Motiva initiated a sales allocation program, and other producers kept a close watch on their sales, as the overall supply situation remains extremely tight amid strong demand.
During the past week, Motiva, the largest U.S. producer of API Group II/II+ base stocks, told its customers they would be limited to 80 percent of their historical volumes of Star 6 and to 110 percent of Star 5+. The company said it was not certain how long the sales allocation program would have to be in effect. Motiva also said all its other Star neutral grades are very tight due to the ongoing strong buying trend.
Early this year Motiva experienced production difficulties at its Port Arthur, Texas, refinery. These issues were rectified well over a month ago, sources noted. The producer is also in preparatory stages of a planned turnaround on one of its three units, which is to commence in late May.
Other producers have also said that their inventory positions are very low, and it has been extremely difficult to build stocks due to a fierce uptake in demand. Improved buying began to build steam mid-2010 while also recovering from the “slow year” in 2009, sellers added.
Current market fundamentals are unfortunate for buyers seeking additional volumes, since most sellers are operating with constrained supply.
Exports of both paraffinic and naphthenic oils have slowed considerably as well due to scant availability of surplus barrels, traders lament. So far, spot transactions have been negligible for much of this year. (The slowdown in exports does not include regular ongoing and contract shipments.)
However, there could be an alteration in base stocks availability following the catastrophic, horrific events still unfolding in Japan, sources observed. Japan was a significant consumer of various petroleum products until the earthquake and tsunami hit late last week. Demand from that region is expected to falter for the immediate future, and this could have an impact on the U.S. and European supply situations, although the extent remains unclear for now.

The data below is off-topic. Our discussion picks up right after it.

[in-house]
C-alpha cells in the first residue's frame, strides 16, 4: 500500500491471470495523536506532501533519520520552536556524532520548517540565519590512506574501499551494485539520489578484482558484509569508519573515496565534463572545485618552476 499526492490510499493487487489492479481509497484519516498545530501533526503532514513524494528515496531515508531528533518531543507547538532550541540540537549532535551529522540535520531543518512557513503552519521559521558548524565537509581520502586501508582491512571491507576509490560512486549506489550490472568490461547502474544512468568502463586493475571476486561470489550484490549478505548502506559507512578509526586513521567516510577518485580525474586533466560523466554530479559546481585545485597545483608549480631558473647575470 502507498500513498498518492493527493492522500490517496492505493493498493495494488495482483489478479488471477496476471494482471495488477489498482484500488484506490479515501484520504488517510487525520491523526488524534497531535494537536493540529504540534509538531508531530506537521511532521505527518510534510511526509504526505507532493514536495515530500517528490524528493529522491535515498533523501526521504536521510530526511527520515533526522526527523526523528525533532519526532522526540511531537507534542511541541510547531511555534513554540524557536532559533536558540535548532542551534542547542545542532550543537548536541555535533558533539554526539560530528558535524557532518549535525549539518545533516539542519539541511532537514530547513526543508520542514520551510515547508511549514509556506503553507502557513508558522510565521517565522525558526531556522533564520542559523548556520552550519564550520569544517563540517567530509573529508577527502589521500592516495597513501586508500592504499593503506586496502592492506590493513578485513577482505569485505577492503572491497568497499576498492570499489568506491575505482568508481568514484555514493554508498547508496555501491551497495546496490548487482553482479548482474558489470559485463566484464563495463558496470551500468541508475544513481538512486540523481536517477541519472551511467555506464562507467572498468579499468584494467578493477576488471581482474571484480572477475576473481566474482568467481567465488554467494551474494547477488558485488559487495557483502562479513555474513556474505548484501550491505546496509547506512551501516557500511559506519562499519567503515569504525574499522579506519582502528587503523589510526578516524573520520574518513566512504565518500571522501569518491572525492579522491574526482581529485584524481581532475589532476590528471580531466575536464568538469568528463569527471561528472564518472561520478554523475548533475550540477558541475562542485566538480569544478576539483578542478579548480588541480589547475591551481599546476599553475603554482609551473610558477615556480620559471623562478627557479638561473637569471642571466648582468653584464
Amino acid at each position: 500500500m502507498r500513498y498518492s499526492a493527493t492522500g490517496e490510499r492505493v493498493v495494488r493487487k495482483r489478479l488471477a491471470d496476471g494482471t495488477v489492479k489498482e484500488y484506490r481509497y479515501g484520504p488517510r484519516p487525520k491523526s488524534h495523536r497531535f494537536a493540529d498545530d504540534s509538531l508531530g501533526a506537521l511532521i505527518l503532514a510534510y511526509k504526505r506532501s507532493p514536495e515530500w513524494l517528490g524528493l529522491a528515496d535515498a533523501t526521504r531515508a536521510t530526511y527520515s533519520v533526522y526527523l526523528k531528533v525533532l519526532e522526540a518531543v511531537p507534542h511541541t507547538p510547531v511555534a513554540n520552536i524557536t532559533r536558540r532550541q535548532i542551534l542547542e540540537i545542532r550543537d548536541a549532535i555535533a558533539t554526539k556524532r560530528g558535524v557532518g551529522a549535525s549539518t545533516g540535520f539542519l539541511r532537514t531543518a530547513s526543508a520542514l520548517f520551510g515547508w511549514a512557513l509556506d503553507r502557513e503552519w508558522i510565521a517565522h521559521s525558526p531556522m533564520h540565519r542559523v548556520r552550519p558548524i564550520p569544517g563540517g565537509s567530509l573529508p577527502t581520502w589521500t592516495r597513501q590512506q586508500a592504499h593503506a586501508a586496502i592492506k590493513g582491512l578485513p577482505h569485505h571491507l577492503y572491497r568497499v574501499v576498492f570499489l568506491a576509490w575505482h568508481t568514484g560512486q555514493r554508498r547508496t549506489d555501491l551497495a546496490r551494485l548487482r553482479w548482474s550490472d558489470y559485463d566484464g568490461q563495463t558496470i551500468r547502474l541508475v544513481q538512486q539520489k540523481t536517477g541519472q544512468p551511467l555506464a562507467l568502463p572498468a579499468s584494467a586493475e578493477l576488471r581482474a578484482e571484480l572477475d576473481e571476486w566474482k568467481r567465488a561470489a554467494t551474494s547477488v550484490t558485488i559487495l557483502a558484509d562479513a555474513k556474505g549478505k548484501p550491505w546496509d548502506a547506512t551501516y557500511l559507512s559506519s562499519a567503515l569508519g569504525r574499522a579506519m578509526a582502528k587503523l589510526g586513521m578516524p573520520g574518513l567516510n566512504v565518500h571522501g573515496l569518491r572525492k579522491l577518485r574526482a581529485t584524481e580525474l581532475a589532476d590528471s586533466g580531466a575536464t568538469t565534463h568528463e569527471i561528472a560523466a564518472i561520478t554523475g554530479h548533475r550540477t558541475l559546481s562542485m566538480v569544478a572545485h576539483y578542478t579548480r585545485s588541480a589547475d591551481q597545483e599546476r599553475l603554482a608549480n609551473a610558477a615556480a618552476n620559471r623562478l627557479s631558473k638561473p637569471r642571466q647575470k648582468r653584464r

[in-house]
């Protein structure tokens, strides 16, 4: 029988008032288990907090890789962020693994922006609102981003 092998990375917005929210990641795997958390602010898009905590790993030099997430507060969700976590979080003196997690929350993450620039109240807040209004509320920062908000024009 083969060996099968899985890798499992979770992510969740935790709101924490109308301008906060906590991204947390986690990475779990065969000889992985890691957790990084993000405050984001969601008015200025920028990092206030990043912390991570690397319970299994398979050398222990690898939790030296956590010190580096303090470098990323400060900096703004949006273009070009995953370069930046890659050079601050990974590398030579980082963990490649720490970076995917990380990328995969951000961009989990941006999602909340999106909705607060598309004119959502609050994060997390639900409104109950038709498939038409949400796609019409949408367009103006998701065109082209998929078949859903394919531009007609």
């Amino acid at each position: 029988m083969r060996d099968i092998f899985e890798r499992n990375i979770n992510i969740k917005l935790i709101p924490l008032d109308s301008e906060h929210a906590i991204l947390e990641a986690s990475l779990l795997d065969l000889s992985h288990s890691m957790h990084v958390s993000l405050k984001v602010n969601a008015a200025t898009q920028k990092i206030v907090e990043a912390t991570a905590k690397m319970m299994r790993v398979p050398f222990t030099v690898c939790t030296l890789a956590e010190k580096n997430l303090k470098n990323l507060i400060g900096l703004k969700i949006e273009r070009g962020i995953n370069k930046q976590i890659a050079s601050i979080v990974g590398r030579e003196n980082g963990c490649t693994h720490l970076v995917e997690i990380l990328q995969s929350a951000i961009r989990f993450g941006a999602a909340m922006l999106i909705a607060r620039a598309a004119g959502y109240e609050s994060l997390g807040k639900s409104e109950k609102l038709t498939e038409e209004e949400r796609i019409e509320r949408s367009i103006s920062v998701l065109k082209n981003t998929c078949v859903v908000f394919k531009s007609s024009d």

Since the terrible tragedy happened in Japan, crude oil prices took a nose dive. They have slipped several U.S. dollars from Friday’s level and about seven to eight dollars from the week-ago settlement. Despite this fall in crude prices, upstream costs continue to be a key concern for base oils producers.
Crude oil values are still higher than they were in mid-February when uprisings in Libya shut down that country's oil production. At that time, futures rose from around $85 per barrel to more than $105/bbl last week, reaching the highest level since September 2008.
Paraffinic base oil posted prices were pushed 30 to 70 cents per gallon higher in late February, while naphthenic cuts were raised 30 to 40 cents/gal more recently. Despite these recent hikes, producers say that profit margins are suffering.
At the close of the Tuesday, March 15, NYMEX session, light sweet crude futures ended the day at $97.18 per barrel, shedding $7.84 from the week earlier settlement at $105.02/bbl.
Carolyn L. Green, based in Sugar Land, Texas, can be reached directly at firstname.lastname@example.org. U.S. posted paraffinic base oil prices, as reported each week in Lube Report from Jan. 2004 to the present, are available in Excel format. See www.BaseOilPrices.com.
Posted Paraffinic Base Oil Prices
March 16, 2011
(Prices given in
U.S. dollars per gallon, and in U.S. dollars per metric ton)